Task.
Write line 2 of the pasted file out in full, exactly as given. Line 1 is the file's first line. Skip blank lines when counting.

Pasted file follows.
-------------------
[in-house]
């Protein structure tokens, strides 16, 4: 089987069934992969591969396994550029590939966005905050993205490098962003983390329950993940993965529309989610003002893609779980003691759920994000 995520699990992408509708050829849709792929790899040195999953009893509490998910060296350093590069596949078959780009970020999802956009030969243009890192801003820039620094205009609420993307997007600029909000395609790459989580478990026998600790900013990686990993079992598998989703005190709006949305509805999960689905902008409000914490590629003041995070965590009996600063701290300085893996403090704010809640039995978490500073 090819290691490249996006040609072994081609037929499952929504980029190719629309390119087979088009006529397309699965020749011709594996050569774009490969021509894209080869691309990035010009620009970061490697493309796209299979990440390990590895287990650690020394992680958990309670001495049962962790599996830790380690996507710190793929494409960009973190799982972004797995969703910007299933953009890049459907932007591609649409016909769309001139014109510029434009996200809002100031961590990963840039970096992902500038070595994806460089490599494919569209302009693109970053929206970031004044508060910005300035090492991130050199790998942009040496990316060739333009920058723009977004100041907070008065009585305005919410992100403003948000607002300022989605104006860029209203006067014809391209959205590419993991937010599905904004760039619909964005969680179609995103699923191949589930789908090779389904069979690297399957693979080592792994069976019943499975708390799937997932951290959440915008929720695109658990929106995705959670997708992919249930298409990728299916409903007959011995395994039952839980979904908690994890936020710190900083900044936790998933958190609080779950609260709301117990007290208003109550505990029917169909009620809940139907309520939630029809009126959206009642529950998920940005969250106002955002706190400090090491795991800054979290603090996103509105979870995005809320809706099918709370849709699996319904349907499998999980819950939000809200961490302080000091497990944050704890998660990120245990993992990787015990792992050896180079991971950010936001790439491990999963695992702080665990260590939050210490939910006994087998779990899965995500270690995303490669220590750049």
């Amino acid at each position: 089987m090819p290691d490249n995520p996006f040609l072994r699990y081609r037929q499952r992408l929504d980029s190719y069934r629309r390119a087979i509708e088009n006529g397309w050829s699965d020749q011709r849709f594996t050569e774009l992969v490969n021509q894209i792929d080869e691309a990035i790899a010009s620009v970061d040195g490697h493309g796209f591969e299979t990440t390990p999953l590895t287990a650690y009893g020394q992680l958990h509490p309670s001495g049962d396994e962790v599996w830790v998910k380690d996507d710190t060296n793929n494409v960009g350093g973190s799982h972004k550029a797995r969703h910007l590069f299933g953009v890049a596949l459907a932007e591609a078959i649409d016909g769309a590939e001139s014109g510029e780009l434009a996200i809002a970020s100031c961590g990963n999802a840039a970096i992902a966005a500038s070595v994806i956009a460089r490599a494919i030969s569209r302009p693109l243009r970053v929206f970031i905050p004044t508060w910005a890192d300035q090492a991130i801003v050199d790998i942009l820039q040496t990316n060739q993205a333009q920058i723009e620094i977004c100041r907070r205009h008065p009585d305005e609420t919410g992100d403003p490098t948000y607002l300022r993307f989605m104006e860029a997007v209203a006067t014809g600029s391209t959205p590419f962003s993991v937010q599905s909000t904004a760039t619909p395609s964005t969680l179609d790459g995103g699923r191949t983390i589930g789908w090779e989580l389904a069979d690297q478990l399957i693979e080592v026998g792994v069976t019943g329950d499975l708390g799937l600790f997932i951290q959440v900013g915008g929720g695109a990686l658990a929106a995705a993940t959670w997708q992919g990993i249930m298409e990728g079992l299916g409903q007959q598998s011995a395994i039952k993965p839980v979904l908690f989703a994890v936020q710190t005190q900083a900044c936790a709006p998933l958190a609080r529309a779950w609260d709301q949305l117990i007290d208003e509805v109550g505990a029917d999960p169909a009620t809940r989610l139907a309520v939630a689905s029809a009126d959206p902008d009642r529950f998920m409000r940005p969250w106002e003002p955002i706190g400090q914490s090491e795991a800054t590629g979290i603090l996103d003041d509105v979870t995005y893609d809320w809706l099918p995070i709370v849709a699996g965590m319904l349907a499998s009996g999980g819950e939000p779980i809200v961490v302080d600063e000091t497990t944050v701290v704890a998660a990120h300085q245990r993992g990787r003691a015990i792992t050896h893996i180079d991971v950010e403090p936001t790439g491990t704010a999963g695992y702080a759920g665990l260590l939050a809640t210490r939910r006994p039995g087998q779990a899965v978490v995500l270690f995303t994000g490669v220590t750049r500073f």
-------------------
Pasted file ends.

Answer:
């Protein structure tokens, strides 16, 4: 089987069934992969591969396994550029590939966005905050993205490098962003983390329950993940993965529309989610003002893609779980003691759920994000 995520699990992408509708050829849709792929790899040195999953009893509490998910060296350093590069596949078959780009970020999802956009030969243009890192801003820039620094205009609420993307997007600029909000395609790459989580478990026998600790900013990686990993079992598998989703005190709006949305509805999960689905902008409000914490590629003041995070965590009996600063701290300085893996403090704010809640039995978490500073 090819290691490249996006040609072994081609037929499952929504980029190719629309390119087979088009006529397309699965020749011709594996050569774009490969021509894209080869691309990035010009620009970061490697493309796209299979990440390990590895287990650690020394992680958990309670001495049962962790599996830790380690996507710190793929494409960009973190799982972004797995969703910007299933953009890049459907932007591609649409016909769309001139014109510029434009996200809002100031961590990963840039970096992902500038070595994806460089490599494919569209302009693109970053929206970031004044508060910005300035090492991130050199790998942009040496990316060739333009920058723009977004100041907070008065009585305005919410992100403003948000607002300022989605104006860029209203006067014809391209959205590419993991937010599905904004760039619909964005969680179609995103699923191949589930789908090779389904069979690297399957693979080592792994069976019943499975708390799937997932951290959440915008929720695109658990929106995705959670997708992919249930298409990728299916409903007959011995395994039952839980979904908690994890936020710190900083900044936790998933958190609080779950609260709301117990007290208003109550505990029917169909009620809940139907309520939630029809009126959206009642529950998920940005969250106002955002706190400090090491795991800054979290603090996103509105979870995005809320809706099918709370849709699996319904349907499998999980819950939000809200961490302080000091497990944050704890998660990120245990993992990787015990792992050896180079991971950010936001790439491990999963695992702080665990260590939050210490939910006994087998779990899965995500270690995303490669220590750049």